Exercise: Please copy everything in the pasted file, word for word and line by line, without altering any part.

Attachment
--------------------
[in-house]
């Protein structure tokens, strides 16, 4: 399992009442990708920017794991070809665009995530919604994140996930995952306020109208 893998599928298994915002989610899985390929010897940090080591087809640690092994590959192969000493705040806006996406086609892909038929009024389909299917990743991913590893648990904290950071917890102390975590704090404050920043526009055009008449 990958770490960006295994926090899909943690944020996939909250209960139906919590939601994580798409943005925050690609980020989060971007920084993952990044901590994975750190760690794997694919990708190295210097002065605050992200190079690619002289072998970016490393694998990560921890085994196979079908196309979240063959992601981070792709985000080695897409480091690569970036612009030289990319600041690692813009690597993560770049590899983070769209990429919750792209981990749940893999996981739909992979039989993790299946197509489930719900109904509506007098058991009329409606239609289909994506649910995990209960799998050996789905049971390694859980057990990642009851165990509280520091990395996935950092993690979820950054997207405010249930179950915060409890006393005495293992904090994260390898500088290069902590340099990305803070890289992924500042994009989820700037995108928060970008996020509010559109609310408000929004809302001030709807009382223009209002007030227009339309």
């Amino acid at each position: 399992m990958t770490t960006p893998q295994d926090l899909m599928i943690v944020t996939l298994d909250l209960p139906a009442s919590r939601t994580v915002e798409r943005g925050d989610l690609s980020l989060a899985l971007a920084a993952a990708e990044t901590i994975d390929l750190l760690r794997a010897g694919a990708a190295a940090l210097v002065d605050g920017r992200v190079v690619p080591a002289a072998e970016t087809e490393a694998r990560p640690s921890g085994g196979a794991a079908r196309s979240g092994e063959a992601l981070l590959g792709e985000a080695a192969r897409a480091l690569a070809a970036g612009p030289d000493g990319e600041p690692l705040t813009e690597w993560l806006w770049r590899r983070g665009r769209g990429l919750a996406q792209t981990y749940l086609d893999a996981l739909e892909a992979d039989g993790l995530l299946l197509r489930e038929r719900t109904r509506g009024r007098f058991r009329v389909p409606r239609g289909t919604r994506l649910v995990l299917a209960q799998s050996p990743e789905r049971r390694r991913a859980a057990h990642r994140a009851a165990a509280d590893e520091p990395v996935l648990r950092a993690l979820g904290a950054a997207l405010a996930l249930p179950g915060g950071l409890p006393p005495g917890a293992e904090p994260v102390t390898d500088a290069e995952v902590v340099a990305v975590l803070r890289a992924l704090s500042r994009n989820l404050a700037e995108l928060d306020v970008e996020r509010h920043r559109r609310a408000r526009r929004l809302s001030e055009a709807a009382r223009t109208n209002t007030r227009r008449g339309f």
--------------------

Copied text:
[in-house]
């Protein structure tokens, strides 16, 4: 399992009442990708920017794991070809665009995530919604994140996930995952306020109208 893998599928298994915002989610899985390929010897940090080591087809640690092994590959192969000493705040806006996406086609892909038929009024389909299917990743991913590893648990904290950071917890102390975590704090404050920043526009055009008449 990958770490960006295994926090899909943690944020996939909250209960139906919590939601994580798409943005925050690609980020989060971007920084993952990044901590994975750190760690794997694919990708190295210097002065605050992200190079690619002289072998970016490393694998990560921890085994196979079908196309979240063959992601981070792709985000080695897409480091690569970036612009030289990319600041690692813009690597993560770049590899983070769209990429919750792209981990749940893999996981739909992979039989993790299946197509489930719900109904509506007098058991009329409606239609289909994506649910995990209960799998050996789905049971390694859980057990990642009851165990509280520091990395996935950092993690979820950054997207405010249930179950915060409890006393005495293992904090994260390898500088290069902590340099990305803070890289992924500042994009989820700037995108928060970008996020509010559109609310408000929004809302001030709807009382223009209002007030227009339309």
């Amino acid at each position: 399992m990958t770490t960006p893998q295994d926090l899909m599928i943690v944020t996939l298994d909250l209960p139906a009442s919590r939601t994580v915002e798409r943005g925050d989610l690609s980020l989060a899985l971007a920084a993952a990708e990044t901590i994975d390929l750190l760690r794997a010897g694919a990708a190295a940090l210097v002065d605050g920017r992200v190079v690619p080591a002289a072998e970016t087809e490393a694998r990560p640690s921890g085994g196979a794991a079908r196309s979240g092994e063959a992601l981070l590959g792709e985000a080695a192969r897409a480091l690569a070809a970036g612009p030289d000493g990319e600041p690692l705040t813009e690597w993560l806006w770049r590899r983070g665009r769209g990429l919750a996406q792209t981990y749940l086609d893999a996981l739909e892909a992979d039989g993790l995530l299946l197509r489930e038929r719900t109904r509506g009024r007098f058991r009329v389909p409606r239609g289909t919604r994506l649910v995990l299917a209960q799998s050996p990743e789905r049971r390694r991913a859980a057990h990642r994140a009851a165990a509280d590893e520091p990395v996935l648990r950092a993690l979820g904290a950054a997207l405010a996930l249930p179950g915060g950071l409890p006393p005495g917890a293992e904090p994260v102390t390898d500088a290069e995952v902590v340099a990305v975590l803070r890289a992924l704090s500042r994009n989820l404050a700037e995108l928060d306020v970008e996020r509010h920043r559109r609310a408000r526009r929004l809302s001030e055009a709807a009382r223009t109208n209002t007030r227009r008449g339309f």